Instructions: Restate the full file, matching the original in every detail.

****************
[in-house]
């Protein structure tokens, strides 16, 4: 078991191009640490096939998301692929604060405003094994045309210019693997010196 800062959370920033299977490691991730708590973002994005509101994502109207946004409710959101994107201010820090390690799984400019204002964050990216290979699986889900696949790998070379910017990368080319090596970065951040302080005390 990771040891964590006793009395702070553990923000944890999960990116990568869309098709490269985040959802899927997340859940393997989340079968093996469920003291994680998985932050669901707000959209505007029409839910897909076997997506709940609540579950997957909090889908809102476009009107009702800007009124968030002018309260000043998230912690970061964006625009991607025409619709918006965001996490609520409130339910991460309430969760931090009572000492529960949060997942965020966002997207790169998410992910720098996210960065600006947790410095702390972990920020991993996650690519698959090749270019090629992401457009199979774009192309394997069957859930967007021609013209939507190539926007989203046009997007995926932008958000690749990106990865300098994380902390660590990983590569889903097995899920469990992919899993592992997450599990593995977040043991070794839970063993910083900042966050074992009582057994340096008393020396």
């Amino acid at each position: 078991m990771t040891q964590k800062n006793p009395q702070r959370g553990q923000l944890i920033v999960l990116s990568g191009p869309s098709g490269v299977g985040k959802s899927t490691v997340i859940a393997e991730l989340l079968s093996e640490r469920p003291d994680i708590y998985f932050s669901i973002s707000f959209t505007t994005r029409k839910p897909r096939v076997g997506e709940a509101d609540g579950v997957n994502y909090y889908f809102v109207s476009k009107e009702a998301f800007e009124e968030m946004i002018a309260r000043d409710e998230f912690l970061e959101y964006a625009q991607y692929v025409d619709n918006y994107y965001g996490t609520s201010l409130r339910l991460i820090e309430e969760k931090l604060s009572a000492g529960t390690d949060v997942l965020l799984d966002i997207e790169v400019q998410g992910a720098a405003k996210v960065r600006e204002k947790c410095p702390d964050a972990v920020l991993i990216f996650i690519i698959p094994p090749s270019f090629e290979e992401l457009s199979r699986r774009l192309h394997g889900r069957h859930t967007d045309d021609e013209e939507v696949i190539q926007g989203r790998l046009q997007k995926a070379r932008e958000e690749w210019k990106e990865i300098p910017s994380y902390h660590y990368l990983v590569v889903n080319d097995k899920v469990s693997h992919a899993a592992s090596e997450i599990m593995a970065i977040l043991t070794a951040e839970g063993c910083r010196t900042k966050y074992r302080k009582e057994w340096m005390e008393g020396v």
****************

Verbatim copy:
[in-house]
């Protein structure tokens, strides 16, 4: 078991191009640490096939998301692929604060405003094994045309210019693997010196 800062959370920033299977490691991730708590973002994005509101994502109207946004409710959101994107201010820090390690799984400019204002964050990216290979699986889900696949790998070379910017990368080319090596970065951040302080005390 990771040891964590006793009395702070553990923000944890999960990116990568869309098709490269985040959802899927997340859940393997989340079968093996469920003291994680998985932050669901707000959209505007029409839910897909076997997506709940609540579950997957909090889908809102476009009107009702800007009124968030002018309260000043998230912690970061964006625009991607025409619709918006965001996490609520409130339910991460309430969760931090009572000492529960949060997942965020966002997207790169998410992910720098996210960065600006947790410095702390972990920020991993996650690519698959090749270019090629992401457009199979774009192309394997069957859930967007021609013209939507190539926007989203046009997007995926932008958000690749990106990865300098994380902390660590990983590569889903097995899920469990992919899993592992997450599990593995977040043991070794839970063993910083900042966050074992009582057994340096008393020396």
């Amino acid at each position: 078991m990771t040891q964590k800062n006793p009395q702070r959370g553990q923000l944890i920033v999960l990116s990568g191009p869309s098709g490269v299977g985040k959802s899927t490691v997340i859940a393997e991730l989340l079968s093996e640490r469920p003291d994680i708590y998985f932050s669901i973002s707000f959209t505007t994005r029409k839910p897909r096939v076997g997506e709940a509101d609540g579950v997957n994502y909090y889908f809102v109207s476009k009107e009702a998301f800007e009124e968030m946004i002018a309260r000043d409710e998230f912690l970061e959101y964006a625009q991607y692929v025409d619709n918006y994107y965001g996490t609520s201010l409130r339910l991460i820090e309430e969760k931090l604060s009572a000492g529960t390690d949060v997942l965020l799984d966002i997207e790169v400019q998410g992910a720098a405003k996210v960065r600006e204002k947790c410095p702390d964050a972990v920020l991993i990216f996650i690519i698959p094994p090749s270019f090629e290979e992401l457009s199979r699986r774009l192309h394997g889900r069957h859930t967007d045309d021609e013209e939507v696949i190539q926007g989203r790998l046009q997007k995926a070379r932008e958000e690749w210019k990106e990865i300098p910017s994380y902390h660590y990368l990983v590569v889903n080319d097995k899920v469990s693997h992919a899993a592992s090596e997450i599990m593995a970065i977040l043991t070794a951040e839970g063993c910083r010196t900042k966050y074992r302080k009582e057994w340096m005390e008393g020396v």